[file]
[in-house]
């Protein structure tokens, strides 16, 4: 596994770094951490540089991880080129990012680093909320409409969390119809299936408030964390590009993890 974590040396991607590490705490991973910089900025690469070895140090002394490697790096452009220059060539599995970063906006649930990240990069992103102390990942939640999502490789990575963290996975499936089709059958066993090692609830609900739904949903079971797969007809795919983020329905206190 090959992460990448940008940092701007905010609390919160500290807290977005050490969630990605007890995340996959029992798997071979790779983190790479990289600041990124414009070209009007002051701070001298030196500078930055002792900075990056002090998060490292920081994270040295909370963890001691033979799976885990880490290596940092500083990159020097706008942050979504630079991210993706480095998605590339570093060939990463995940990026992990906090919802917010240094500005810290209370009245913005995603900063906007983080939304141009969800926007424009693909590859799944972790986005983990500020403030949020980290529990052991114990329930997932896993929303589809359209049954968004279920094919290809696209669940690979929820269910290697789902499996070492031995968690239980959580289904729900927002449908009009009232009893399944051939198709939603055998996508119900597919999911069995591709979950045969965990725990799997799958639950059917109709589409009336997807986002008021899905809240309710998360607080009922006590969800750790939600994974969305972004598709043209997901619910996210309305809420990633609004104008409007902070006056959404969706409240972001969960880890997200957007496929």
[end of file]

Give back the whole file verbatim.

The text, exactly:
[in-house]
């Protein structure tokens, strides 16, 4: 596994770094951490540089991880080129990012680093909320409409969390119809299936408030964390590009993890 974590040396991607590490705490991973910089900025690469070895140090002394490697790096452009220059060539599995970063906006649930990240990069992103102390990942939640999502490789990575963290996975499936089709059958066993090692609830609900739904949903079971797969007809795919983020329905206190 090959992460990448940008940092701007905010609390919160500290807290977005050490969630990605007890995340996959029992798997071979790779983190790479990289600041990124414009070209009007002051701070001298030196500078930055002792900075990056002090998060490292920081994270040295909370963890001691033979799976885990880490290596940092500083990159020097706008942050979504630079991210993706480095998605590339570093060939990463995940990026992990906090919802917010240094500005810290209370009245913005995603900063906007983080939304141009969800926007424009693909590859799944972790986005983990500020403030949020980290529990052991114990329930997932896993929303589809359209049954968004279920094919290809696209669940690979929820269910290697789902499996070492031995968690239980959580289904729900927002449908009009009232009893399944051939198709939603055998996508119900597919999911069995591709979950045969965990725990799997799958639950059917109709589409009336997807986002008021899905809240309710998360607080009922006590969800750790939600994974969305972004598709043209997901619910996210309305809420990633609004104008409007902070006056959404969706409240972001969960880890997200957007496929």